HC Deb 16 July 1930 vol 241 cc1286-9

I beg to move: That leave be given to bring in a Bill to repeal Section two, Sub-section (1), of the Rent and Mortgage Interest Restrictions Act, 1923. The purpose of this Bill is to repeal that section of the 1923 Act which decontrols a house when it comes into the vacant possession of the landlord. It is a short and simple Bill to effect what is, I believe, a very important purpose. The practice up to the present has always been that, whenever a change of tenancy occurs through any cause whatever, the house has to be decontrolled. Now the original Rent Restrictions Act was passed to prevent landlords benefiting unduly by the effect of the War which created a great shortage of houses. I believe that a great shortage of houses still exists and that we cannot do without the protection of the Rent Restrictions Act. Therefore, I believe that what is by far the greatest defect in this Act should be repaired at the earliest possible moment. Now by far the biggest cause of the decontrol of houses is a change of tenancy, and the greatest cause of a change of tenancy is the fact that a large amount of house-building is going on. In the city of Birmingham, a part of which I have the honour to represent, nearly 5,000 houses a year are being built through the beneficent action of the corporation; but we find that, as a result, in the centre of the city a large number of houses are becoming decontrolled from this cause alone. I call attention to this very great increase in the number of decontrolled houses in order to show the necessity of repealing Sub-section (1) of Section 2 of the Rent and Mortgage Interest Restrictions Act, 1923.

I will give the House one or two instances of what actually happens when a house becomes decontrolled. I will give as instances two houses in my own constituency. In one of them, in Alma Crescent, the controlled rent was 7s. 3d. per week, and the new rent was 17s. The other example was in Harrow-road, Birmingham, where the controlled rent was 10s. per week, and the decontrolled rent is 20s. per week. I have another case in Stirchley where the rent has been increased from 10s. per week to 17s. 6d. Even in this city of Westminster, within 200 yards of this House, there are many cases where the rents have been enormously increased upon a change of tenancy. I think these facts show distinctly that the whole standard of life of a working-class family inhabiting one of these houses is in danger when their house becomes decontrolled.

I recognise the Rent Restrictions Acts are full of difficulty, and I feel that it may be impossible at this stage to make any legislation on this subject retrospective. The sale of decontrolled houses has taken place in the open market and it may not therefore be possible to bring them into control again. But I appeal to the Government to give an undertaking to find time to deal with this Measure during the next Session of Parliament. I ask the Government to introduce a short and simple Measure which will stop the decontrolling of further houses owing to a change of tenancy. This problem will press more and more severely as more and more of these houses become decontrolled.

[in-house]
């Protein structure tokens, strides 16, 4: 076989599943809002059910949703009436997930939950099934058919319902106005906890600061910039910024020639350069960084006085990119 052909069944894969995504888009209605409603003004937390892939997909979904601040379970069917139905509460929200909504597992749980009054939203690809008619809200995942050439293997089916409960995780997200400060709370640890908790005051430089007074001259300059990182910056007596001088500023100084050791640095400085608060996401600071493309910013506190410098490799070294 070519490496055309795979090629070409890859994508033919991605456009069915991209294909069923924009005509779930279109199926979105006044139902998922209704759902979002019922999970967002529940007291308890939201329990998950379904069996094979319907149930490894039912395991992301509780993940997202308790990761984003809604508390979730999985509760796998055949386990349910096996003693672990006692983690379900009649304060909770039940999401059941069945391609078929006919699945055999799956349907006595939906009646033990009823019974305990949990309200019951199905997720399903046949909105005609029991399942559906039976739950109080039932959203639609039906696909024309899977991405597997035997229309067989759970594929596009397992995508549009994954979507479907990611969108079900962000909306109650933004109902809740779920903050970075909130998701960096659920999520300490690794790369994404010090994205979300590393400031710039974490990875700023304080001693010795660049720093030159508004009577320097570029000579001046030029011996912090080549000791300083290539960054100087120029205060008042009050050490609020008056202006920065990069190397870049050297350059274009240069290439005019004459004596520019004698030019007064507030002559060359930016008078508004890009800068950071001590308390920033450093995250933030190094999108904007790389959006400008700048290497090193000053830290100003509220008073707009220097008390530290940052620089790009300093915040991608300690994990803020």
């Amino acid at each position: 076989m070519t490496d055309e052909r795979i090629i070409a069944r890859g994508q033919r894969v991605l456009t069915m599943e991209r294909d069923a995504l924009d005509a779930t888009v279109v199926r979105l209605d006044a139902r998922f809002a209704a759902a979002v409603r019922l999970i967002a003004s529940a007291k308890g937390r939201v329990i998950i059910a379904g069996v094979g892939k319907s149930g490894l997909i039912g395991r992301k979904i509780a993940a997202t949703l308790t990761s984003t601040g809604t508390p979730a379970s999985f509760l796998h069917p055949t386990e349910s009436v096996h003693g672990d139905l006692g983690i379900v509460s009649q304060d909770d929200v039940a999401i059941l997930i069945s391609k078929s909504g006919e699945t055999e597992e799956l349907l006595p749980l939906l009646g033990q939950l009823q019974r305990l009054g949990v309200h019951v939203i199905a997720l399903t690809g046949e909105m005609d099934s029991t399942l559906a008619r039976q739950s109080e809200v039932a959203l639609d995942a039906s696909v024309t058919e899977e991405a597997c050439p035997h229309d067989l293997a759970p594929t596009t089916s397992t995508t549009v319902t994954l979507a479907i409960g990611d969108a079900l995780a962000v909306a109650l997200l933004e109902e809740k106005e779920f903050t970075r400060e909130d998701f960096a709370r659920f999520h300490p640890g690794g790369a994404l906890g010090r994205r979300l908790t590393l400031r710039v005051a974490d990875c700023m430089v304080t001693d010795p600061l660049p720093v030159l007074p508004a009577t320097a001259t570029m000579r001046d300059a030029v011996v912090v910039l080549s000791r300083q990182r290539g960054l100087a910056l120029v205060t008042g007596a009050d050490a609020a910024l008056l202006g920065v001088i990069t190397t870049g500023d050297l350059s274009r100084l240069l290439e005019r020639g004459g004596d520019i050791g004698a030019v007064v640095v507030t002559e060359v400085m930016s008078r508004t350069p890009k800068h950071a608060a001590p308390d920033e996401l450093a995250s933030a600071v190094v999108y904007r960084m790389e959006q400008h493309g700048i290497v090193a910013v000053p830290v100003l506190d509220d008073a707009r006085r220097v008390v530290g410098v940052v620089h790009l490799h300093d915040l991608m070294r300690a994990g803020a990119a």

It is to some extent true that such an extension of the present Rent Restrictions Act may cause injustice here and there to poor landlords who have rich tenants; but I think that anyone who looks at this question with an unprejudiced eye must realise that for every injustice which this Bill would do, it would prevent a hundred. If we bring our legislation up to that level, I do not think we shall do very badly. I appeal to the Government, if they cannot give time this Session, to give an undertaking to deal with this injustice during the next Session and not merely to include the present unamended Rent Restrictions Acts in the Expiring Laws Continuance Bill.


It is perfectly true that this particular Measure is not likely to become law, and for that reason it may seem undesirable that we should spend much time discussing it. At the same time, I do not think it is fair or reasonable to allow the speech of the hon. Member for Aston (Mr. Strachey) to pass entirely without comment. The hon. Member said, in his concluding remarks, that this Measure might cause injustice, and he dismissed that point in a light and airy fashion as if it did not matter much. I disagree entirely with him as to where the injustice will lie. I have every reason to think that if this Measure were passed into law there would be very much more injustice done to the landlords than justice to the tenants. [An HON. MEMBER: "Quote a case."] Nobody will deny that there are many such cases, and I do not think hon. Members will contend that those injustices will be remedied by this very imperfect Measure. The Bill we are now considering presses very hardly on the landlords and on the tenants, but more upon the landlords and particularly the poor landlords. I do not propose to divide the House against this Bill, but I hope and believe that when the hon. Member has introduced it, and has walked up to the Table with that grace to which we must look forward, that will be the last that will be seen of it.

Question put, and agreed to.

Bill ordered to be brought in by Mr. Strachey, Mr. Mills, Mr. W. J. Brown, Mr. Longden, Mr. Gossling, Mr. Aneurin Bevan, and Mr. Simon.